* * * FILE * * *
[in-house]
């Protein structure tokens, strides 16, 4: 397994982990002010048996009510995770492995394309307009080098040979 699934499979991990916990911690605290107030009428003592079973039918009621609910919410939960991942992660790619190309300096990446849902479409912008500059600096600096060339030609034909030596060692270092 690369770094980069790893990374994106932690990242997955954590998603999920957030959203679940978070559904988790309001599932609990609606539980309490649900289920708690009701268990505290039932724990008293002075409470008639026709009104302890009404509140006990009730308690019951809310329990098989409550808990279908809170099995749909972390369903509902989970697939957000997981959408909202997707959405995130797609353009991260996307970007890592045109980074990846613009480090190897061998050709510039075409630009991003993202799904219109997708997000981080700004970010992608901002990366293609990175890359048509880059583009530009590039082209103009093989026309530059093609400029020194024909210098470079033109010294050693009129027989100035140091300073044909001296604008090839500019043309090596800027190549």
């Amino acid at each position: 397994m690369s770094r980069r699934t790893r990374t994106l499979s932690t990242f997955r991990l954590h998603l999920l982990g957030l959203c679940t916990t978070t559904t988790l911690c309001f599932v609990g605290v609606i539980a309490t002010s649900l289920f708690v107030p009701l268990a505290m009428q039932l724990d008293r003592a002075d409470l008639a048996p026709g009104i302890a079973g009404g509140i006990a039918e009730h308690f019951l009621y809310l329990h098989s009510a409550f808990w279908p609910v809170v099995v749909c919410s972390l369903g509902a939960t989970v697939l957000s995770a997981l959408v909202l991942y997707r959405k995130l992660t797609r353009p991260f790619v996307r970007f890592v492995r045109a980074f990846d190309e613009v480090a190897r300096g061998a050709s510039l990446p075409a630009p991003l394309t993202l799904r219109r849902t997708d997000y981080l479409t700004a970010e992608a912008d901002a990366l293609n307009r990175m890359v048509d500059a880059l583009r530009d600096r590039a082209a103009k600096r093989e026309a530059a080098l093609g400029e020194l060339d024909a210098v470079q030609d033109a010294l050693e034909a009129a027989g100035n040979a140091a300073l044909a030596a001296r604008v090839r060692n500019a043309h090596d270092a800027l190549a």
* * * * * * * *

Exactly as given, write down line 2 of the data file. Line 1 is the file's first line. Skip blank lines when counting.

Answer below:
């Protein structure tokens, strides 16, 4: 397994982990002010048996009510995770492995394309307009080098040979 699934499979991990916990911690605290107030009428003592079973039918009621609910919410939960991942992660790619190309300096990446849902479409912008500059600096600096060339030609034909030596060692270092 690369770094980069790893990374994106932690990242997955954590998603999920957030959203679940978070559904988790309001599932609990609606539980309490649900289920708690009701268990505290039932724990008293002075409470008639026709009104302890009404509140006990009730308690019951809310329990098989409550808990279908809170099995749909972390369903509902989970697939957000997981959408909202997707959405995130797609353009991260996307970007890592045109980074990846613009480090190897061998050709510039075409630009991003993202799904219109997708997000981080700004970010992608901002990366293609990175890359048509880059583009530009590039082209103009093989026309530059093609400029020194024909210098470079033109010294050693009129027989100035140091300073044909001296604008090839500019043309090596800027190549």